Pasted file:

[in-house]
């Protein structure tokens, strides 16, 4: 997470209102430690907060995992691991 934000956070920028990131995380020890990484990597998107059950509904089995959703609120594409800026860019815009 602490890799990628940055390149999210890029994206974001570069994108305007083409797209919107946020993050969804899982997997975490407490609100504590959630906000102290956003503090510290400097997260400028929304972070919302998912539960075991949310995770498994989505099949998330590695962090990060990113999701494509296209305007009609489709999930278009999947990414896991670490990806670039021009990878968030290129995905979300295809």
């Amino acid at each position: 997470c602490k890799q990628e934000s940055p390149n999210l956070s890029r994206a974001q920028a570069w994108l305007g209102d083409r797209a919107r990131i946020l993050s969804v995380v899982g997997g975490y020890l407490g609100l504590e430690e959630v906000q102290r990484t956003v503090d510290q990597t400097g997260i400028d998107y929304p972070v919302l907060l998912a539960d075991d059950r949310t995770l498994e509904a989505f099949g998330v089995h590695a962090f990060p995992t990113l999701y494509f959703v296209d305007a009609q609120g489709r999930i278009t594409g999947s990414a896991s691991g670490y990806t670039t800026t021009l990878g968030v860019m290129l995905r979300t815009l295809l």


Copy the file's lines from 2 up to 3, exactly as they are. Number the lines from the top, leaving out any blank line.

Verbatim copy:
């Protein structure tokens, strides 16, 4: 997470209102430690907060995992691991 934000956070920028990131995380020890990484990597998107059950509904089995959703609120594409800026860019815009 602490890799990628940055390149999210890029994206974001570069994108305007083409797209919107946020993050969804899982997997975490407490609100504590959630906000102290956003503090510290400097997260400028929304972070919302998912539960075991949310995770498994989505099949998330590695962090990060990113999701494509296209305007009609489709999930278009999947990414896991670490990806670039021009990878968030290129995905979300295809």
């Amino acid at each position: 997470c602490k890799q990628e934000s940055p390149n999210l956070s890029r994206a974001q920028a570069w994108l305007g209102d083409r797209a919107r990131i946020l993050s969804v995380v899982g997997g975490y020890l407490g609100l504590e430690e959630v906000q102290r990484t956003v503090d510290q990597t400097g997260i400028d998107y929304p972070v919302l907060l998912a539960d075991d059950r949310t995770l498994e509904a989505f099949g998330v089995h590695a962090f990060p995992t990113l999701y494509f959703v296209d305007a009609q609120g489709r999930i278009t594409g999947s990414a896991s691991g670490y990806t670039t800026t021009l990878g968030v860019m290129l995905r979300t815009l295809l």